A new initiative, Abortion Without Borders, has been launched to help women evade Poland’s strict abortion law by going abroad to terminate pregnancies.

The project, which is the result of collaboration between six Polish and international organisations, offers a website (aborcjabezgranic.pl) and a dedicated phone helpline to provide women seeking abortions with organisational, financial and psychological support, reports Tok FM.

The service will help the women obtain abortifacient pills in Poland, or if necessary pay for travel, accommodation, medical care and an interpreter to assist with obtaining an abortion in countries such as Germany, the Netherlands and the United Kingdom. The level of support can range up to 3,000 euros, writes Gazeta Wyborcza.

“This is an initiative to remove barriers, symbolic and financial,” says Natalia Broniarczyk of the Polish Abortion Dream Team foundation, which is part of the group behind the initiative.

The group also includes Britain’s Abortion Support Network, which in the past helped Irish women travel abroad for abortions. But since Ireland legalised abortion through a referendum last year, the organisation has expanded its activities to other places with strict abortion laws, such as Malta and Poland.

“We know that making abortion against the law doesn’t stop it. It just drives stigma around abortion,” Mara Clarke of the Abortion Support Network tells the Guardian.

“The only person with the right to decide to continue or end a pregnancy is the person who is pregnant – not governments or churches or bad laws or policies,” says Justyna Wydrzyńska of Kobiety w Sieci, another of the organisations involved, also quoted by the Guardian.

The new initiative has met with a negative response from religious conservatives in Poland. Jerzy Kwaśniewski, the head of NGO Ordo Iuris, which has been behind efforts to ban abortion in Poland, tweets that his organisation is preparing a notification to prosecutors against those who are seeking to “aid an illegal act (prenatal murder)”.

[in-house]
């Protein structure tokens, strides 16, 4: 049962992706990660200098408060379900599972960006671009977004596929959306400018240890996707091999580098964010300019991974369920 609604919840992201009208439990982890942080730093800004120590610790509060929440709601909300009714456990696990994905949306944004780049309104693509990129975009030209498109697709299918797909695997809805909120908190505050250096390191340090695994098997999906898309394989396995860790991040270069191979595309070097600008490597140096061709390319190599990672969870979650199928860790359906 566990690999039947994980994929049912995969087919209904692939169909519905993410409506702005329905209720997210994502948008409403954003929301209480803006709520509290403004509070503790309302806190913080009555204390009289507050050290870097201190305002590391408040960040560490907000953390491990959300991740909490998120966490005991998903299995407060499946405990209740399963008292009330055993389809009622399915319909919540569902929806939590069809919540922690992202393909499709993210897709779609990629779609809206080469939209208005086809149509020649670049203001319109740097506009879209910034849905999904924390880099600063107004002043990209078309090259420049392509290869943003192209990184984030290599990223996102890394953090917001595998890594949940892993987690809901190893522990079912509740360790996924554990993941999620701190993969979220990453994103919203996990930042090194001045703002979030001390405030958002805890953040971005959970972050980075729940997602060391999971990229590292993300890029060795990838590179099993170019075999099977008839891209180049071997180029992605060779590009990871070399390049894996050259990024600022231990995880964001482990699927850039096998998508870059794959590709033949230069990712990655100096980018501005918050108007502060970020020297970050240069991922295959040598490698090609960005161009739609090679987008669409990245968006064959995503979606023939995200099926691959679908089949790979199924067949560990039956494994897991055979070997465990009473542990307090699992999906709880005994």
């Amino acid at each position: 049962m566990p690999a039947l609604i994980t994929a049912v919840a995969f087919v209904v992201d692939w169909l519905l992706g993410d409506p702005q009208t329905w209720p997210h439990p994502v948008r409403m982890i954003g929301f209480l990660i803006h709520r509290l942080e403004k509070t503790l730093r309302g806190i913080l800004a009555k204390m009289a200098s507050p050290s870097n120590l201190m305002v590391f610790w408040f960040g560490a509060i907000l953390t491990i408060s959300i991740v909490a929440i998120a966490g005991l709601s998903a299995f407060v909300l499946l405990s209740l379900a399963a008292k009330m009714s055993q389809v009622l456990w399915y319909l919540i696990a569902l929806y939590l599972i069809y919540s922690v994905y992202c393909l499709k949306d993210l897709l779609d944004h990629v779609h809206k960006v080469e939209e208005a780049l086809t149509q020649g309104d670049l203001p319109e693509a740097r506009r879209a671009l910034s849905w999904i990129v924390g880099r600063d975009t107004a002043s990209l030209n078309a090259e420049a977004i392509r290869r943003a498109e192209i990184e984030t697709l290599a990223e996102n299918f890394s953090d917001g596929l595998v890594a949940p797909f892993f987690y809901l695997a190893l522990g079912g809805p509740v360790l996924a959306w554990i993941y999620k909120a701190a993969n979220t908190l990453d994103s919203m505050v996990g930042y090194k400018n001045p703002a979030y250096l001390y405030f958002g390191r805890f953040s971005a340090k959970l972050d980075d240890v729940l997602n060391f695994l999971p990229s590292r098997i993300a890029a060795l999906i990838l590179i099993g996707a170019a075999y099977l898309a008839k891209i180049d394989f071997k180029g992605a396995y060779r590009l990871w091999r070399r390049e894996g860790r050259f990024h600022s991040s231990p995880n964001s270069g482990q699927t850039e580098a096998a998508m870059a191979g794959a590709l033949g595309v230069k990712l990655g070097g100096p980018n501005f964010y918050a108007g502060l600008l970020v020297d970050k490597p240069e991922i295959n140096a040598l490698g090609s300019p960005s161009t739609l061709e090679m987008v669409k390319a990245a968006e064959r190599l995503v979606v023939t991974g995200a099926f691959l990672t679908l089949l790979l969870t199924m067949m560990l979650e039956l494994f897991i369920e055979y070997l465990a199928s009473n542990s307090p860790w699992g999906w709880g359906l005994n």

Poland has one of the European’s Union’s strictest abortion laws. Terminations are permitted only in three cases: if the pregnancy threatens a women’s life or health; if it is the result of a criminal act (such as rape or incest); or if the foetus is severely malformed.

As a consequence, only around 1,000 legal abortions take place in Poland annually, the vast majority due to foetal abnormalities. However, it is estimated that tens of thousands more illegal terminations take place. And “abortion tourism is booming”, reports Tok FM.

The abortion law, which was introduced in 1993 after the fall of communism, has been a point of controversy in recent years. Poland’s ruling Law and Justice (PiS) party has expressed its desire to further tighten it, and in particular to ban what it calls “eugenic abortions”, meaning those carried out due to foetal malformation.

PiS leader – and Poland’s de facto leader – Jarosław Kaczyński last year said that his party would “strive to ensure that even very difficult pregnancies, when the child is condemned to death, is severely deformed, will end in birth, so that the child can be christened, buried, given a name”.

However, proposals to restrict the law – which would effectively have ended legal abortion – led to mass “black protests” by women in 2016 and 2018, which in both cases forced PiS to back away from the legislative initiatives.

Opinion polls indicate that there is in fact stronger support for liberalising access to abortion than for restricting it. However, the majority are in favour of maintaining the current “compromise”.

The issue is likely to remain high on the political agenda following the return last month to parliament of the left – which just this week reiterated its demand for abortion on request up to the 12th week of pregnancy – and the far right, which wants to tighten the law. Although the ruling party has expressed support for the latter position, and faces pressure from the church to pursue it, it is also wary of provoking further protests.

Main image credit: Iga Lubczańska/Flickr (under CC BY 2.0)

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